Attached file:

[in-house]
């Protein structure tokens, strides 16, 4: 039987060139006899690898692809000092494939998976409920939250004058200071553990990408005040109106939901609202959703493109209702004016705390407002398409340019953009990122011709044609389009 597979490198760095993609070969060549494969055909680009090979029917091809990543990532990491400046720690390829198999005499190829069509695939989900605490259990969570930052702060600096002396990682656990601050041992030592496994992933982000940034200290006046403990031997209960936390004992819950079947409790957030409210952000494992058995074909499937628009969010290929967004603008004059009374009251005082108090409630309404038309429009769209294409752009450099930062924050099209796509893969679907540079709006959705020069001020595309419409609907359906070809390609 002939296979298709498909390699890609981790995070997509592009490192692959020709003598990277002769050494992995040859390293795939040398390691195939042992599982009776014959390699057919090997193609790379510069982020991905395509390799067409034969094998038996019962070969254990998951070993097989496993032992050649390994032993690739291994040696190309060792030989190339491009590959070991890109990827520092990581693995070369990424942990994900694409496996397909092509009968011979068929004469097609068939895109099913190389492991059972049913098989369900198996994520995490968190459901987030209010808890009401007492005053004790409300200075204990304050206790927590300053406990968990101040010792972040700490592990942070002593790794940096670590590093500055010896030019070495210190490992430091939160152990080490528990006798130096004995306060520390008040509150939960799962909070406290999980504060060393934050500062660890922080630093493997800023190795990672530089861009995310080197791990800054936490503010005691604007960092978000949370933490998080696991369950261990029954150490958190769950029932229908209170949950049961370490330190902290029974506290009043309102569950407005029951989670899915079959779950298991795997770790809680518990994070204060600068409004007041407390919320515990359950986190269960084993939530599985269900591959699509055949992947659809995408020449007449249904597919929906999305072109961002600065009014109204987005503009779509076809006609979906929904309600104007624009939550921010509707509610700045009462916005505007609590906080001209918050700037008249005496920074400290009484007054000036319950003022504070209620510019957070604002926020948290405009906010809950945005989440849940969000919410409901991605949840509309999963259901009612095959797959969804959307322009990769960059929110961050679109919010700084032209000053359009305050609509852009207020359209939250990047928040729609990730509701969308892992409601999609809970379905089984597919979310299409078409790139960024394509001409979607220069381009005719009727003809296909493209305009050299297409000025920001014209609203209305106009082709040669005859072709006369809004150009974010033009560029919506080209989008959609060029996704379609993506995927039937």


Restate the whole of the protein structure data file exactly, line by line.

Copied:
[in-house]
């Protein structure tokens, strides 16, 4: 039987060139006899690898692809000092494939998976409920939250004058200071553990990408005040109106939901609202959703493109209702004016705390407002398409340019953009990122011709044609389009 597979490198760095993609070969060549494969055909680009090979029917091809990543990532990491400046720690390829198999005499190829069509695939989900605490259990969570930052702060600096002396990682656990601050041992030592496994992933982000940034200290006046403990031997209960936390004992819950079947409790957030409210952000494992058995074909499937628009969010290929967004603008004059009374009251005082108090409630309404038309429009769209294409752009450099930062924050099209796509893969679907540079709006959705020069001020595309419409609907359906070809390609 002939296979298709498909390699890609981790995070997509592009490192692959020709003598990277002769050494992995040859390293795939040398390691195939042992599982009776014959390699057919090997193609790379510069982020991905395509390799067409034969094998038996019962070969254990998951070993097989496993032992050649390994032993690739291994040696190309060792030989190339491009590959070991890109990827520092990581693995070369990424942990994900694409496996397909092509009968011979068929004469097609068939895109099913190389492991059972049913098989369900198996994520995490968190459901987030209010808890009401007492005053004790409300200075204990304050206790927590300053406990968990101040010792972040700490592990942070002593790794940096670590590093500055010896030019070495210190490992430091939160152990080490528990006798130096004995306060520390008040509150939960799962909070406290999980504060060393934050500062660890922080630093493997800023190795990672530089861009995310080197791990800054936490503010005691604007960092978000949370933490998080696991369950261990029954150490958190769950029932229908209170949950049961370490330190902290029974506290009043309102569950407005029951989670899915079959779950298991795997770790809680518990994070204060600068409004007041407390919320515990359950986190269960084993939530599985269900591959699509055949992947659809995408020449007449249904597919929906999305072109961002600065009014109204987005503009779509076809006609979906929904309600104007624009939550921010509707509610700045009462916005505007609590906080001209918050700037008249005496920074400290009484007054000036319950003022504070209620510019957070604002926020948290405009906010809950945005989440849940969000919410409901991605949840509309999963259901009612095959797959969804959307322009990769960059929110961050679109919010700084032209000053359009305050609509852009207020359209939250990047928040729609990730509701969308892992409601999609809970379905089984597919979310299409078409790139960024394509001409979607220069381009005719009727003809296909493209305009050299297409000025920001014209609203209305106009082709040669005859072709006369809004150009974010033009560029919506080209989008959609060029996704379609993506995927039937």